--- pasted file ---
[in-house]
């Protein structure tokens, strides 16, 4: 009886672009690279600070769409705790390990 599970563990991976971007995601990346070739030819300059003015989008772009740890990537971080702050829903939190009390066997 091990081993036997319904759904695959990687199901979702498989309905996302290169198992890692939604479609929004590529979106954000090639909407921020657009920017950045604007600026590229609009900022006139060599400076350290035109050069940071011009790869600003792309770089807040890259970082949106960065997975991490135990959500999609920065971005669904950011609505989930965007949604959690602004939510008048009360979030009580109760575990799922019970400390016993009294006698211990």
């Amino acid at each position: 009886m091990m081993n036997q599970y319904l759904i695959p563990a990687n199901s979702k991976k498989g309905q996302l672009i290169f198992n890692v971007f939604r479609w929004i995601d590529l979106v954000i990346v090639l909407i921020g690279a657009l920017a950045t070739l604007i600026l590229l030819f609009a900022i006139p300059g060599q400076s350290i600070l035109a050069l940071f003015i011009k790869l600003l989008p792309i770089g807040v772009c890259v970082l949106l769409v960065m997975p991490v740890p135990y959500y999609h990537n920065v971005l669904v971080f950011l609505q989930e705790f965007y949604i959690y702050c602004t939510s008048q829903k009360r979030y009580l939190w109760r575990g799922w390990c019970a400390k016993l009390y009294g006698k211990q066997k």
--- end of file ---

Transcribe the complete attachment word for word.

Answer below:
[in-house]
């Protein structure tokens, strides 16, 4: 009886672009690279600070769409705790390990 599970563990991976971007995601990346070739030819300059003015989008772009740890990537971080702050829903939190009390066997 091990081993036997319904759904695959990687199901979702498989309905996302290169198992890692939604479609929004590529979106954000090639909407921020657009920017950045604007600026590229609009900022006139060599400076350290035109050069940071011009790869600003792309770089807040890259970082949106960065997975991490135990959500999609920065971005669904950011609505989930965007949604959690602004939510008048009360979030009580109760575990799922019970400390016993009294006698211990």
């Amino acid at each position: 009886m091990m081993n036997q599970y319904l759904i695959p563990a990687n199901s979702k991976k498989g309905q996302l672009i290169f198992n890692v971007f939604r479609w929004i995601d590529l979106v954000i990346v090639l909407i921020g690279a657009l920017a950045t070739l604007i600026l590229l030819f609009a900022i006139p300059g060599q400076s350290i600070l035109a050069l940071f003015i011009k790869l600003l989008p792309i770089g807040v772009c890259v970082l949106l769409v960065m997975p991490v740890p135990y959500y999609h990537n920065v971005l669904v971080f950011l609505q989930e705790f965007y949604i959690y702050c602004t939510s008048q829903k009360r979030y009580l939190w109760r575990g799922w390990c019970a400390k016993l009390y009294g006698k211990q066997k």